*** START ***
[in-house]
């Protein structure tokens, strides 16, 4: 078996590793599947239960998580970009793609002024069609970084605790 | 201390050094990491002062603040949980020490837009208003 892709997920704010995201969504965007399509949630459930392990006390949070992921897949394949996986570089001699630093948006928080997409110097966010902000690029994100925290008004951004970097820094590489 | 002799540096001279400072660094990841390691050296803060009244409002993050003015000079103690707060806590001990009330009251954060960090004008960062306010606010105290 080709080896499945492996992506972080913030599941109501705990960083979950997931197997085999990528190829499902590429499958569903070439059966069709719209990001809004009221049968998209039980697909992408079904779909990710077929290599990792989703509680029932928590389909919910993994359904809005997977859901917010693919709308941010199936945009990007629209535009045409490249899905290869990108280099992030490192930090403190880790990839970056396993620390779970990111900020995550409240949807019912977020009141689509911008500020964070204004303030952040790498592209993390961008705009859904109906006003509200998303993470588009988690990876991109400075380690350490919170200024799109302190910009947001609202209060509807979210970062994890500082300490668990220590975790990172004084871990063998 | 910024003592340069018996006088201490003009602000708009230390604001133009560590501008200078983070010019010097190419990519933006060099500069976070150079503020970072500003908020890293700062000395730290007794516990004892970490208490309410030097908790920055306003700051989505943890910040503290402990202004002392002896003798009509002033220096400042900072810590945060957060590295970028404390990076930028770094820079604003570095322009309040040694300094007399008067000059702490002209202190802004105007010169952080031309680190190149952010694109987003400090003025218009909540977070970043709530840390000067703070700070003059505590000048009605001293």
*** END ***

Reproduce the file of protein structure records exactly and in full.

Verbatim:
[in-house]
């Protein structure tokens, strides 16, 4: 078996590793599947239960998580970009793609002024069609970084605790 | 201390050094990491002062603040949980020490837009208003 892709997920704010995201969504965007399509949630459930392990006390949070992921897949394949996986570089001699630093948006928080997409110097966010902000690029994100925290008004951004970097820094590489 | 002799540096001279400072660094990841390691050296803060009244409002993050003015000079103690707060806590001990009330009251954060960090004008960062306010606010105290 080709080896499945492996992506972080913030599941109501705990960083979950997931197997085999990528190829499902590429499958569903070439059966069709719209990001809004009221049968998209039980697909992408079904779909990710077929290599990792989703509680029932928590389909919910993994359904809005997977859901917010693919709308941010199936945009990007629209535009045409490249899905290869990108280099992030490192930090403190880790990839970056396993620390779970990111900020995550409240949807019912977020009141689509911008500020964070204004303030952040790498592209993390961008705009859904109906006003509200998303993470588009988690990876991109400075380690350490919170200024799109302190910009947001609202209060509807979210970062994890500082300490668990220590975790990172004084871990063998 | 910024003592340069018996006088201490003009602000708009230390604001133009560590501008200078983070010019010097190419990519933006060099500069976070150079503020970072500003908020890293700062000395730290007794516990004892970490208490309410030097908790920055306003700051989505943890910040503290402990202004002392002896003798009509002033220096400042900072810590945060957060590295970028404390990076930028770094820079604003570095322009309040040694300094007399008067000059702490002209202190802004105007010169952080031309680190190149952010694109987003400090003025218009909540977070970043709530840390000067703070700070003059505590000048009605001293």